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How to protect yourself from cyber crooks

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Posted at 5:02 PM, May 10, 2021
and last updated 2021-05-11 11:09:17-04

TULSA, Okla. — Darla and Mark Cook take a walk every day as long as their health and disabilities let them.

Along with the day's weather, they worry what cyber crooks who attacked the city might be doing with their personal information. Fortunately, computer science experts like Dr. Tyler Moore, a professor with the University of Tulsa, said the potential danger to Tulsans personal information in this ransomware case is low.

"It's true. Your personal information, the information on utility bills, could be, in theory, at risk. But it's of low value to what the attackers are focusing their efforts on," Moore said.

Those attackers want to use that personal information as bargaining chips to force the city to pay their outrageous ransom. Moore said if the crooks sell or use the information, the crooks lose their blackmail clout. So, companies or cities won't pay ransom in the future. It's in the crook's financial interest to keep sensitive data secret. Still, Moore said everyone needs to take the cyberattack in Tulsa seriously.

The City of Tulsa said a recent ransomware attack is causing technical difficulties on various outward-facing programs that help City employees serve the citizens of Tulsa.

READ MORE: WHAT YOU NEED TO KNOW: The City of Tulsa's ransomware attack

"Anytime when there's a cybersecurity incident that comes close to home like this, it's always good to take a close look at your own cyber hygiene. Take steps to protect yourself," he said.

Moore said the first step is to secure your email account, which attackers can use as a backdoor to steal your money.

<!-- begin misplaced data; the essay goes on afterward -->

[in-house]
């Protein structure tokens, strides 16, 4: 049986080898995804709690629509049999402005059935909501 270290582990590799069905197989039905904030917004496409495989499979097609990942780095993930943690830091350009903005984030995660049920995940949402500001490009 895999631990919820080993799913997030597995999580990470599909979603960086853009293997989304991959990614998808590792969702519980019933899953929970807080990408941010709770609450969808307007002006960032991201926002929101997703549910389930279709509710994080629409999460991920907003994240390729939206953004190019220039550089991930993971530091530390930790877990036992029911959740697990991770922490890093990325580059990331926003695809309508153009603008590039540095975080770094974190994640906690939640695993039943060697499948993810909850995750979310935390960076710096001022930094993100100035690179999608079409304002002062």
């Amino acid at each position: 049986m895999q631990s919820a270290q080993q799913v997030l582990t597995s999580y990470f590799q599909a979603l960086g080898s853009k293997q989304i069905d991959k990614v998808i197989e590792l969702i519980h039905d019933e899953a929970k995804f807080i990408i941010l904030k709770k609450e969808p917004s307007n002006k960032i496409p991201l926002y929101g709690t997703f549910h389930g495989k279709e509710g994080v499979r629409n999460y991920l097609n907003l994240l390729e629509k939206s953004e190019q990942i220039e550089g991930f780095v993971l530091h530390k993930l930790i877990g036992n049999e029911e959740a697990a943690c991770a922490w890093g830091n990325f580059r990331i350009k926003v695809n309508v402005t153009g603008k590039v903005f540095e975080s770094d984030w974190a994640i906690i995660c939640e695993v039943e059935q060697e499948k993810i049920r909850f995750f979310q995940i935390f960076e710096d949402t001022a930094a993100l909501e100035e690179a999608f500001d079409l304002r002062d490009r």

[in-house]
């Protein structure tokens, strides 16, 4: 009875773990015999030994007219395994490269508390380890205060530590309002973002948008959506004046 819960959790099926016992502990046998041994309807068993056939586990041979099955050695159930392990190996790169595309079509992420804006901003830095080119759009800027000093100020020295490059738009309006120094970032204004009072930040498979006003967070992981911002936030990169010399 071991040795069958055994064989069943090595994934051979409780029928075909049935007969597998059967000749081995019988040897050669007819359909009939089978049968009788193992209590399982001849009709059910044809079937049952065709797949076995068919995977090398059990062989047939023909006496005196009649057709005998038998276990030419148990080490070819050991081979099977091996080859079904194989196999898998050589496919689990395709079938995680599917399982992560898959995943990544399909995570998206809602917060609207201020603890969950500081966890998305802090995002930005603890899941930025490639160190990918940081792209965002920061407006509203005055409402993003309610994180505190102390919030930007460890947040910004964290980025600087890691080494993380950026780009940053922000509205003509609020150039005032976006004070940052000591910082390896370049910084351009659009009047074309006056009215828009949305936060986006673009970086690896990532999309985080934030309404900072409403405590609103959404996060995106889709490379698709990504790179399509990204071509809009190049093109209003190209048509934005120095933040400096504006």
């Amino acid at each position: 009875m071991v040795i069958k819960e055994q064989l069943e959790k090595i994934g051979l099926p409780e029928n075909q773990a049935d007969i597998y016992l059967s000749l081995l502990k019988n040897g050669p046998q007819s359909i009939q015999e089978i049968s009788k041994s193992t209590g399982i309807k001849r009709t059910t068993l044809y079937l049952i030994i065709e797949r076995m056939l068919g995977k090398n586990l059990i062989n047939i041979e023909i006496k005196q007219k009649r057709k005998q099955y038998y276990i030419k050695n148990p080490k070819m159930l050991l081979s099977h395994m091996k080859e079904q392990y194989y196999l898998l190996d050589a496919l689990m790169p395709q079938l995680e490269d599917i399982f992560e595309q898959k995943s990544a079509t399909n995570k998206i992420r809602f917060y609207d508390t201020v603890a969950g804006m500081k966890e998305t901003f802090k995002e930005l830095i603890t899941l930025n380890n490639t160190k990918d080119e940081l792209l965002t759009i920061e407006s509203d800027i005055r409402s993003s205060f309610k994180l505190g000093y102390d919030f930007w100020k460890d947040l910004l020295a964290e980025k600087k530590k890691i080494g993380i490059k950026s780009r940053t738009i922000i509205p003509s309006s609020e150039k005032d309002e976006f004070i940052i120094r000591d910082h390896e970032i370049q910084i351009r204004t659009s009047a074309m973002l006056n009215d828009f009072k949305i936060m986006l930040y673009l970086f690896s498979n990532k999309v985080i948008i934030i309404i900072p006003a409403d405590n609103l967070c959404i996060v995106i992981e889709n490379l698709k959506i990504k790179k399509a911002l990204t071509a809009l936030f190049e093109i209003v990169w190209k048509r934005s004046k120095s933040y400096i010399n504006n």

"It's something people don't think of. Oh, it's only my email. So, it's not that valuable, but their email can actually provide some of the keys of the kingdom if you're not careful," Moore said.

Be careful about keys to your bank, credit card, and other online accounts, most of which have your email attached to them. So, Moore recommends you set up two-step verification for signing in to your email.

"That's really a powerful defense," he said.

Secure your email and other online accounts by turning on two-step verification. Use strong passwords by using a password manager if possible to create random and unique passwords. Avoid clicking on links by creating bookmarks for websites that you often visit, and use those bookmarks instead of incoming emails. Check your credit report regularly and freeze your credit if possible. Credit bureaus are required to do that for free.

Experts said the pandemic has been a gold mine for cyber kidnappers. With so many people working from home on their unsecured personal computers, many of us have become valuable targets of cybercriminals, making it even more important to make sure our home computers are secure.

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